Is My Neurologic Horse Safe to Ride?

The decision about riding horses recovering from EPM and other diseases, one vet says, involves balancing rider safety, liability concerns, and animal welfare.
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Whether to ride a neurologic horse involves balancing rider safety, liability concerns, animal welfare issues (whether it’s even appropriate to use the horse), and concerns for handlers. | Photo: iStock

Take a thousand-pound-plus horse, add a neurologic disorder such as equine protozoal myeloencephalitis (EPM) or cervical vertebral stenotic myopathy (often referred to as wobbler syndrome), and you get a situation that undoubtedly presents safety risks for riders and handlers, not to mention the animal itself. Less clear is the horse’s athletic future; each equine patient is unique, as is his neurologic condition, and veterinarians must shoulder the complex task of advising whether the horse is safe to ride.

Developing a neurologic condition “is not an automatic disqualification for use, but you must be careful,” says Martin Furr, DVM, Dipl. ACVIM, PhD, MA Ed, senior assistant dean of Professional Programs and head of the Department of Physiological Sciences at Oklahoma State University’s Center for Veterinary Health Sciences, in Stillwater. He describes how he makes a call as a treating veterinarian on these cases.

Consider Rider Safety, Liability, Animal Welfare

The veterinarian’s decision involves balancing rider safety, liability concerns, animal welfare issues (whether it’s even appropriate to use the horse), and concerns for handlers. “And sometimes we have some competing interests,” he says. “Every single case is individual and is going to be based on your professional expertise and judgment … to make that decision.”

The questions he asks himself during these assessments are not so different than those posed with prepurchase exam findings.

“The first thing I think about is the severity and nature of the deficit,” he says. Seizure disorders, spinal ataxia (incoordination) or peripheral neuropathy (damage to the nerves in the horse’s extremities) are some examples. “Obviously, the ultimate diagnosis is important.”

Things Vets Might Consider when Assessing Whether Neurologic Horses Should Be Ridden

Here are a few of his guidelines:

  • Most horses with Grade 1 spinal ataxia (subtle neurologic deficits only noted under special circumstances, for example, while walking up a slope) are rideable.
  • Most Grade 3 or 4 horses should not be ridden (Grade 3: moderate deficits at all times/obvious to all observers, regardless of expertise; Grade 4: severe deficits with tendency to buckle, stumble spontaneously, and trip and fall).
  • Horses with seizures or a history of seizures must be seizure-free off medication for 30 days before they are considered safe to be ridden (preferably 60 days if the seizures were happening every few days before treatment, or a period of three times the seizure interval if not as frequent).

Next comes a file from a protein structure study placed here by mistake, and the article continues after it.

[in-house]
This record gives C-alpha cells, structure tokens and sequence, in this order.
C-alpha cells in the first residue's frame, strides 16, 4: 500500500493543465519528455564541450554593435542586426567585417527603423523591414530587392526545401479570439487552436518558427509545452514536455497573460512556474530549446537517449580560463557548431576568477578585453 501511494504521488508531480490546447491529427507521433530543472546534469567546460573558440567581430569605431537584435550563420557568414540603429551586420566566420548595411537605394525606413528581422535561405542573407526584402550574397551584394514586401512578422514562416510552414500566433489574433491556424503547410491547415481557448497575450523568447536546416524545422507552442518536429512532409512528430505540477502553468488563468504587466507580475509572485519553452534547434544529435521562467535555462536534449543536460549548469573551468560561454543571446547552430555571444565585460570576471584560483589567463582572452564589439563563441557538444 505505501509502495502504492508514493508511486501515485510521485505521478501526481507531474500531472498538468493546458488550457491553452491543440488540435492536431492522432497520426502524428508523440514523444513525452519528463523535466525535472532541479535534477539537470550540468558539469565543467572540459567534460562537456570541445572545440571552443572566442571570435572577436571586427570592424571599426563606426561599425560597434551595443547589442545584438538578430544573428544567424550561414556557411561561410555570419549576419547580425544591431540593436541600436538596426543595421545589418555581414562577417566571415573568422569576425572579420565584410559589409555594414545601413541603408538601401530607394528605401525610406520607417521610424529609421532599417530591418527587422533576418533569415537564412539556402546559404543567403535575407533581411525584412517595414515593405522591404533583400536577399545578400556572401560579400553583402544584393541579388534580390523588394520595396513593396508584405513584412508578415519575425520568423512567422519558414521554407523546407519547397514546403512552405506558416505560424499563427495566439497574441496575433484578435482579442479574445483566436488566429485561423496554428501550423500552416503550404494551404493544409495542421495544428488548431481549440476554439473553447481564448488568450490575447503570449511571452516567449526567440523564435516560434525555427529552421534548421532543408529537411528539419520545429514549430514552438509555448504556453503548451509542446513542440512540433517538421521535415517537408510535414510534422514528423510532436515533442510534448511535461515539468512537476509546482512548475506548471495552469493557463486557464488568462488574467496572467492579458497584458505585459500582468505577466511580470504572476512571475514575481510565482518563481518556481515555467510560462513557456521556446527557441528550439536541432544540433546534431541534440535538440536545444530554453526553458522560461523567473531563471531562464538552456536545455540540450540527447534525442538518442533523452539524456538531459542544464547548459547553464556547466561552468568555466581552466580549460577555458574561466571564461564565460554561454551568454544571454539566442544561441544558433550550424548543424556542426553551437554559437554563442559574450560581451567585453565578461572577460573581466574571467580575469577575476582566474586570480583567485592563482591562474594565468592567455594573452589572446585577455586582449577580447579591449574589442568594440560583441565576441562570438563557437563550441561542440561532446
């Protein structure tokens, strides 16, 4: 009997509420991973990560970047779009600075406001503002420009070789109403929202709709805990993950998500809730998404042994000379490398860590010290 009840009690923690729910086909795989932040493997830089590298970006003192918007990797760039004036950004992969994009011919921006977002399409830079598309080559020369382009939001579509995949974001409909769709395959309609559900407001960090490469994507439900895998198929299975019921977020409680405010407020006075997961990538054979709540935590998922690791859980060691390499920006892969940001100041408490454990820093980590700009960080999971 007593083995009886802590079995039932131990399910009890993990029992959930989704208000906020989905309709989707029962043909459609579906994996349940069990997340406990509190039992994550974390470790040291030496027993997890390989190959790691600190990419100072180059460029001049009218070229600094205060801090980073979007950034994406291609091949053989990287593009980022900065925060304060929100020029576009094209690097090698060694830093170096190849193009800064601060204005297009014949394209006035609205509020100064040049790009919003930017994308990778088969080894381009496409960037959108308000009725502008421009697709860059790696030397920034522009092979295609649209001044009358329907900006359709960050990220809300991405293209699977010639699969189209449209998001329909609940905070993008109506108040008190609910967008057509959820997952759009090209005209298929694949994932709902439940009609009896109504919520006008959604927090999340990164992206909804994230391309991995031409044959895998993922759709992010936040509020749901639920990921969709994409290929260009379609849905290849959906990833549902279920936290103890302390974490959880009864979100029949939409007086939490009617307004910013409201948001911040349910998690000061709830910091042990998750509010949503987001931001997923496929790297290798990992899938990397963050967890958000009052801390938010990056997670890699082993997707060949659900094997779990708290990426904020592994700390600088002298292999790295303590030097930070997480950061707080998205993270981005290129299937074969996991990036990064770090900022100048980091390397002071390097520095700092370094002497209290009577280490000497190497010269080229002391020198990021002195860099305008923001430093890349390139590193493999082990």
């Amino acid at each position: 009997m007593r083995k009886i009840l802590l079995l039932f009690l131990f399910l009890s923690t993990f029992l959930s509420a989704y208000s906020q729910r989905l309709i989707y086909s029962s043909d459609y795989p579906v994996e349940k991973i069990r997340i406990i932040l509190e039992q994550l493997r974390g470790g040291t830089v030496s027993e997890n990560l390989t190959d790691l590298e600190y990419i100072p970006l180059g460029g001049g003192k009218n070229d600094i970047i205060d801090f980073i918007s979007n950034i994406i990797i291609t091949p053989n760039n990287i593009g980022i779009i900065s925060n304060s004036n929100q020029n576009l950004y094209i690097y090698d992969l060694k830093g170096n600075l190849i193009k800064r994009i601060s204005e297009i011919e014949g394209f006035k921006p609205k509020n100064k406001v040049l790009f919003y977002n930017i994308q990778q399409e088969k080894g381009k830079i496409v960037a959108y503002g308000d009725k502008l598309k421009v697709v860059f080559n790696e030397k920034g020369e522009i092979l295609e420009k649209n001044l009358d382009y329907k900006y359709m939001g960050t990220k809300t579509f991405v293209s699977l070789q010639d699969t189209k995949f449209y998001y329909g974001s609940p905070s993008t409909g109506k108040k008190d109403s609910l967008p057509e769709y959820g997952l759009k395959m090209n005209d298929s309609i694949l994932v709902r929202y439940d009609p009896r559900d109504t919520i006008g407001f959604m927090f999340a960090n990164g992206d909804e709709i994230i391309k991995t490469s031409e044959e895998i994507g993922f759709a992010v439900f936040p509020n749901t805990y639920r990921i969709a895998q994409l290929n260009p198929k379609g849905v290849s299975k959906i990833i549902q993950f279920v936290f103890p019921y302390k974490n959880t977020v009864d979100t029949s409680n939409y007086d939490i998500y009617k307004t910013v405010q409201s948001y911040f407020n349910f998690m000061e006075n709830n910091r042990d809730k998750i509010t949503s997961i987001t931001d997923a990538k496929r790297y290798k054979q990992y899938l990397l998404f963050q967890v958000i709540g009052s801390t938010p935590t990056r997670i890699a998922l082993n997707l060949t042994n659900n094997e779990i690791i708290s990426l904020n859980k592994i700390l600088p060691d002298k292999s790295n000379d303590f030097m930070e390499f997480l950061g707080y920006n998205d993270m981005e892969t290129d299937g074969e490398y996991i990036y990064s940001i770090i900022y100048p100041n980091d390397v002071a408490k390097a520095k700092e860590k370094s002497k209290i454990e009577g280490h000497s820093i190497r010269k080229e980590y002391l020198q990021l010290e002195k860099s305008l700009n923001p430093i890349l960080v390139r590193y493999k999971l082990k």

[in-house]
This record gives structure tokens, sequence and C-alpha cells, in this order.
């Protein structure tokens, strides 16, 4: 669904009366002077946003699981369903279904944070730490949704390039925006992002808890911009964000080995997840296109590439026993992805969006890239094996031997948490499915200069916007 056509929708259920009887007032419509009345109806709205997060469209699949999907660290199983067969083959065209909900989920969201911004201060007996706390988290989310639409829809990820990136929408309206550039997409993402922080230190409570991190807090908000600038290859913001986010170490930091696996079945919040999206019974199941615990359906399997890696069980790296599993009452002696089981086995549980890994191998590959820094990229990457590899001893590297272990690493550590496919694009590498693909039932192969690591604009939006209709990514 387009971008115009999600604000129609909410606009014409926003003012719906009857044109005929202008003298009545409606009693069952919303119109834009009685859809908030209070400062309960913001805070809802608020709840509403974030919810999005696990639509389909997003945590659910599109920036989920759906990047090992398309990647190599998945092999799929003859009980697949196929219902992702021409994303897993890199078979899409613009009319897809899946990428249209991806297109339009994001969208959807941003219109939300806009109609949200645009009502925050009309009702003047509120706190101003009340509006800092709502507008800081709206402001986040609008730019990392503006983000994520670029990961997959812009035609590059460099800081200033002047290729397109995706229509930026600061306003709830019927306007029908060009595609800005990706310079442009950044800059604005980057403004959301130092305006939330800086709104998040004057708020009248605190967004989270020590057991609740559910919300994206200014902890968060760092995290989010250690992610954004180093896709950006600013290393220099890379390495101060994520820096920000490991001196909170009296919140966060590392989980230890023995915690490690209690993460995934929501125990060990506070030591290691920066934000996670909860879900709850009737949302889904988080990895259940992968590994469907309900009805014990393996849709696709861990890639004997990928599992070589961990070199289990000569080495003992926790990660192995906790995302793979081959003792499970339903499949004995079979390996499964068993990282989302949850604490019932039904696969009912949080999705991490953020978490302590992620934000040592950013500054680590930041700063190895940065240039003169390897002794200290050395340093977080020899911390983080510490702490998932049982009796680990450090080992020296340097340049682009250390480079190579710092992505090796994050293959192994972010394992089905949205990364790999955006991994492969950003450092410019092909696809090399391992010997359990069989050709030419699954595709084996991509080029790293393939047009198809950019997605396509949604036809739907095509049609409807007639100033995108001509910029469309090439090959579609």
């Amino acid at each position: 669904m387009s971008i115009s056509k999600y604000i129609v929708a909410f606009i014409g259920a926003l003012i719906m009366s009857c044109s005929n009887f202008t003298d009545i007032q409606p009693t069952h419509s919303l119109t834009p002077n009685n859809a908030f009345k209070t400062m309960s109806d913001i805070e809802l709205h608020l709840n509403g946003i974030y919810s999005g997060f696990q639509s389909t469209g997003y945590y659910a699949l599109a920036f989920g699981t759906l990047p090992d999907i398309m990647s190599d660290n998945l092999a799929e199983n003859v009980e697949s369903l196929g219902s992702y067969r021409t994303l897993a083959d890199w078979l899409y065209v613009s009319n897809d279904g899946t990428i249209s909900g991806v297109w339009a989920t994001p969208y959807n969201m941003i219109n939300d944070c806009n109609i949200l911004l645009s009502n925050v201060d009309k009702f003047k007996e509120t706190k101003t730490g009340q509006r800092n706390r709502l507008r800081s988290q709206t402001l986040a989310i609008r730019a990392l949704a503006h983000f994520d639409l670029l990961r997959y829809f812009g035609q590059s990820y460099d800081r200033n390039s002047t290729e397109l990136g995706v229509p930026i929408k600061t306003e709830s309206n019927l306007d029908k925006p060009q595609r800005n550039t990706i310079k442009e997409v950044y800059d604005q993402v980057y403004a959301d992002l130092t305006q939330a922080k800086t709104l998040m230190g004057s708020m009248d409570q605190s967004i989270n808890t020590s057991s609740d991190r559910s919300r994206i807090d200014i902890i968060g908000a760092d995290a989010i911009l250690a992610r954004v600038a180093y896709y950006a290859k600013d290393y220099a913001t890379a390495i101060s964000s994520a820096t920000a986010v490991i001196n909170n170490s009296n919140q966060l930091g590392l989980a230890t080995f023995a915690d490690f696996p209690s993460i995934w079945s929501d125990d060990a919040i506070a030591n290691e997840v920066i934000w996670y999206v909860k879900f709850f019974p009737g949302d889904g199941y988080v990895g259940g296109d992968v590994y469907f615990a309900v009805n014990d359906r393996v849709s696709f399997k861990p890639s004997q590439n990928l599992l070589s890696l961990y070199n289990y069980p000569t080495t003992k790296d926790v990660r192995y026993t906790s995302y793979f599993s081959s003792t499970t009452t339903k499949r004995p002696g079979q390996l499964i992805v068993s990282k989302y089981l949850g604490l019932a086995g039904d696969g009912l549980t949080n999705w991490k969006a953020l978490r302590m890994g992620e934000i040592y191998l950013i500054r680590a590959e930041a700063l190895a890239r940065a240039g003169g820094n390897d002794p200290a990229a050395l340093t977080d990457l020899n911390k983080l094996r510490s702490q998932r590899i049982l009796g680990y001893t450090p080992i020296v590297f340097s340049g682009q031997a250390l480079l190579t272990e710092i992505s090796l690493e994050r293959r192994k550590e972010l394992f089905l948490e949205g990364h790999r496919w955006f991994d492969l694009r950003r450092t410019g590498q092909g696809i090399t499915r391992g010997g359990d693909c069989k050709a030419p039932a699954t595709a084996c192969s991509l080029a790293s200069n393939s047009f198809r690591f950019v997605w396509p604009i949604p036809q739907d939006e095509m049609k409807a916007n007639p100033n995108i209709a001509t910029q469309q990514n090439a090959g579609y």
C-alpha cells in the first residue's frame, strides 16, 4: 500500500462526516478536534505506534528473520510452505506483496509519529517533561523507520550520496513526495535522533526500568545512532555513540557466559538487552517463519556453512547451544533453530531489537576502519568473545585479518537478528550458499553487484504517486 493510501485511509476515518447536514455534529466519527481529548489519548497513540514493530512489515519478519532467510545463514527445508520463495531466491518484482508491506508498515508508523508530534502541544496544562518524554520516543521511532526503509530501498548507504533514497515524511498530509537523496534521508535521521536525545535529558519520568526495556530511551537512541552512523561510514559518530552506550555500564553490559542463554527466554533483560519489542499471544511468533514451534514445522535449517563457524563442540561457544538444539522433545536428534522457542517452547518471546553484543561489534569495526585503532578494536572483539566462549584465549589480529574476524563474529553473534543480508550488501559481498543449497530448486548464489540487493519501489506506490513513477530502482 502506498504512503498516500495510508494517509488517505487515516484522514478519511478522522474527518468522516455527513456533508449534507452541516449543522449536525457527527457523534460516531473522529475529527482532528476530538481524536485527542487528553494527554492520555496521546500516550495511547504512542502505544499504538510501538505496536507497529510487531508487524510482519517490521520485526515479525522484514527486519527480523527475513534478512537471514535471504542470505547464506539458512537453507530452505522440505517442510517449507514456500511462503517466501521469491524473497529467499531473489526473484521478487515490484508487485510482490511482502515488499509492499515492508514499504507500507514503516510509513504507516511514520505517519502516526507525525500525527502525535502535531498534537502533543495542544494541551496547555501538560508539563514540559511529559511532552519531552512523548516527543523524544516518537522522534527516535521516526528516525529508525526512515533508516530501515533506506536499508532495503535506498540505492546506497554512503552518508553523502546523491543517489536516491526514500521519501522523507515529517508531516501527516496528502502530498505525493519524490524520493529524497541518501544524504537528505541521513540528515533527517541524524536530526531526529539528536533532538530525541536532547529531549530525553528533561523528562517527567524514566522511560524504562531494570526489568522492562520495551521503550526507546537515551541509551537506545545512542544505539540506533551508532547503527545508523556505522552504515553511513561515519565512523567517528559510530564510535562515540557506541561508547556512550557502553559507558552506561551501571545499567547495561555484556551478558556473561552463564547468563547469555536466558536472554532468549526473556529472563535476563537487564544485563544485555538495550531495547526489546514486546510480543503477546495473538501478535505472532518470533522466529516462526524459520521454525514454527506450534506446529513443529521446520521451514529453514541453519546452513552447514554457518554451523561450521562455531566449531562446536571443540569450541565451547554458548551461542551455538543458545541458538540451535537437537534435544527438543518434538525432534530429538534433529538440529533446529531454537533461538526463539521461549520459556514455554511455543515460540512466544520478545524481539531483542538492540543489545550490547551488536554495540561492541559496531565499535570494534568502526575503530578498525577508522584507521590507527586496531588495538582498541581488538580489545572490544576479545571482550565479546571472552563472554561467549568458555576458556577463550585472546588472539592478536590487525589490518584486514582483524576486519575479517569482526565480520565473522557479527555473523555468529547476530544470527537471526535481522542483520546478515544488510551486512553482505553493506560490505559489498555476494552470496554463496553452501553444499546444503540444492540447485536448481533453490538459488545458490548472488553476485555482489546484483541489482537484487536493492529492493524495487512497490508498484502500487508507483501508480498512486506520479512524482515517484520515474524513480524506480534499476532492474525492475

• Horses on anticonvulsants (i.e., phenobarbital, phenytoin) should not be ridden.
  • Peripheral neuropathies are wild cards—affected horses’ rideability all depends on the nature and severity of their clinical signs.

Other Factors That Can Make a Difference in Rideability after Neurologic Disease

Progression of the condition, whether slow or potentially abrupt, also dictates how long the horse will be safe to ride. In that vein, Furr considers the horse’s suitability for the rider’s goals: “How do they intend to use this horse and what would they like to do with it?”

The horse’s demeanor can also play a part in how he responds to having a neurologic deficit. For instance, a “hot” horse might become frantic when he loses his footing, whereas a more stoic one might not.

And, finally, the rider’s skill, knowledge, and experience can also make a difference, though Furr acknowledges he doesn’t know how important these are. Bottom line: Sometimes it doesn’t matter how much experience and finesse a rider or handler has—there’s little you can do to prevent a fall.

Furr says he decides what risk the horse’s neurologic deficits pose, then communicates it to anyone involved, including riders, handlers, shippers, etc. Acknowledging that legalities vary in different parts of the world, he recommends veterinarians get guidance from appropriate professionals on how and what to communicate to owners.

Personally, Furr prefers to make his decision unambiguous to the owner.

“I put it in writing,” he says. “They’re not our children. All we can do is let them know what we think, and why it is important, and they’ll make their own decisions, hopefully with careful consideration of our input.”

(This information was originally presented at the 2016 British Equine Veterinary Congress, in Birmingham, U.K., and reviewed again by the source in 2023.)

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Written by:

Stephanie L. Church, Editorial Director, grew up riding and caring for her family’s horses in Central Virginia and received a B.A. in journalism and equestrian studies from Averett University. She joined The Horse in 1999 and has led the editorial team since 2010. A 4-H and Pony Club graduate, she enjoys dressage, eventing, and trail riding with her former graded-stakes-winning Thoroughbred gelding, It Happened Again (“Happy”). Stephanie and Happy are based in Lexington, Kentucky.

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